A study published in the journal ‘Alzheimers Research and Therapy’ shows that regular exercise increases blood flow to the brain and protects the growth and survival of brain cells and can help to reduce the risk of Alzheimers for those starting to struggle with their memory.
A team at Yonsei University College of Medicine in South Korea examined health records of 250,000 individuals diagnosed with mild cognitive impairment (memory loss). A questionnaire tracked their exercise habits over a six year period which showed that those who did vigorous or moderate exercise for more than ten minutes twice per week had an 11 to 18 per cent reduced risk of developing Alzheimers.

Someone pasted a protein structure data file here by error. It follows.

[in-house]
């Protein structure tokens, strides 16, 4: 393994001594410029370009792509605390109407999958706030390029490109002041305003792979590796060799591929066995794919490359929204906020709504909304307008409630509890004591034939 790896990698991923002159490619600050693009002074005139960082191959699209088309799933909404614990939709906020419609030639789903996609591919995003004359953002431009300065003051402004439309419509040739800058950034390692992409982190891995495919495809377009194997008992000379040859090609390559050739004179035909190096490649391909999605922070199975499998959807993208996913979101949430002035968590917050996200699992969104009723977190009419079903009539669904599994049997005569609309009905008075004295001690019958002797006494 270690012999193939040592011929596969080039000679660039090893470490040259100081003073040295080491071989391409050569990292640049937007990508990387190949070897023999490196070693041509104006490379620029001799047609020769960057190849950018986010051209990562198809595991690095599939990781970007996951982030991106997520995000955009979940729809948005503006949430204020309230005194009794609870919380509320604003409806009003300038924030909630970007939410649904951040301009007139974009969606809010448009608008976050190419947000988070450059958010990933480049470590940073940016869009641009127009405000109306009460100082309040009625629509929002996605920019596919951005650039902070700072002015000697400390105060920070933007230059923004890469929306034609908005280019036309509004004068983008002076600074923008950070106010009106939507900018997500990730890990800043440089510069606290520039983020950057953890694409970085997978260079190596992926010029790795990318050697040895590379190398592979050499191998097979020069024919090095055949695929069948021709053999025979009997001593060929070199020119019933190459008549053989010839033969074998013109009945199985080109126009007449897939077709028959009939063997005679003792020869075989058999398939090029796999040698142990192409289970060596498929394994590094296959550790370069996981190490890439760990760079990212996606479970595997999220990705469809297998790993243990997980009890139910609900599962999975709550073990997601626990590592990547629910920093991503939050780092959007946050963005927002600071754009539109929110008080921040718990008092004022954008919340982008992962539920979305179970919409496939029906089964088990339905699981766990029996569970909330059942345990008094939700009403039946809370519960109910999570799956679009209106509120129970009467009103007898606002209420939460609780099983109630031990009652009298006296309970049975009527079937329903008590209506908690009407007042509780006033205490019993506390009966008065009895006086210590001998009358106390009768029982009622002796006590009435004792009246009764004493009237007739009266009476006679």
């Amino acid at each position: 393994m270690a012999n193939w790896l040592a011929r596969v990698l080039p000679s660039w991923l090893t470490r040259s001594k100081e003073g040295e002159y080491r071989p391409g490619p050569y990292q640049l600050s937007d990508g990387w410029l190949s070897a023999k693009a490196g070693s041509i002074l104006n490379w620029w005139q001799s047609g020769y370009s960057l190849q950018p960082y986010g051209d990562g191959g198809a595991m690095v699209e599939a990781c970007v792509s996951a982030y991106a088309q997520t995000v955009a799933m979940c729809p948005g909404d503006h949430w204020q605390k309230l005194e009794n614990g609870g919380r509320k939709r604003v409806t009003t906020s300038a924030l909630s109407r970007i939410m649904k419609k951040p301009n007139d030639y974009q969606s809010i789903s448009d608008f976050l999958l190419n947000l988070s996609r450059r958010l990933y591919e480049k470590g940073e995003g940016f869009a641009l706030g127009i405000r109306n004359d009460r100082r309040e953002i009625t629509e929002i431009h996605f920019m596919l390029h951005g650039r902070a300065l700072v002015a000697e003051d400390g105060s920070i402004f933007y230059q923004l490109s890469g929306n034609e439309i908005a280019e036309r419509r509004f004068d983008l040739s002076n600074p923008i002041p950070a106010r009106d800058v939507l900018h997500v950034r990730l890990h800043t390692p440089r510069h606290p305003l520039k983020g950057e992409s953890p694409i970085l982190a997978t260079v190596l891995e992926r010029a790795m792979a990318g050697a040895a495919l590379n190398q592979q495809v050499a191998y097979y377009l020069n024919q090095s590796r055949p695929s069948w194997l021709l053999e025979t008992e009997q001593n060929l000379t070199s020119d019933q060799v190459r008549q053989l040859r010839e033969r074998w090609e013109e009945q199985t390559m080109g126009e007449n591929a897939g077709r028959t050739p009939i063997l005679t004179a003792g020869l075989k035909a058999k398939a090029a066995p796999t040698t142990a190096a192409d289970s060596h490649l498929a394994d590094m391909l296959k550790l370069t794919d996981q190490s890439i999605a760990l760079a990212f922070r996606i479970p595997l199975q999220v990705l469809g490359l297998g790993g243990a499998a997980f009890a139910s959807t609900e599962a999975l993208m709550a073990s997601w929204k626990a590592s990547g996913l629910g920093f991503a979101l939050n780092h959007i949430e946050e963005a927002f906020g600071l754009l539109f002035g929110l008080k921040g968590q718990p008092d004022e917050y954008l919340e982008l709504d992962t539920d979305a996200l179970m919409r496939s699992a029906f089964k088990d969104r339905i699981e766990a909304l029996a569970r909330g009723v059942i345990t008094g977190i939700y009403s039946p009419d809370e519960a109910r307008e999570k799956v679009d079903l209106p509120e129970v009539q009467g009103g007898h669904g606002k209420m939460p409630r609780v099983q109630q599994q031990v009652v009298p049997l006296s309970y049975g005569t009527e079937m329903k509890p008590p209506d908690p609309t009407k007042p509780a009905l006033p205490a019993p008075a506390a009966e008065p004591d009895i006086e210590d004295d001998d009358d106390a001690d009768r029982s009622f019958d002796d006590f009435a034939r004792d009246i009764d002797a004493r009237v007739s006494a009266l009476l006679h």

It is estimated that up to one in five of those aged over 65 have mild cognitive impairment and have a tenfold risk of developing dementia with one in every 14 people of the same age group diagnosed with the disease last year.
The study’s author Professor Hanna Cho said “We suggest that regular exercise should be recommended to all patients with mild cognitive impairment”.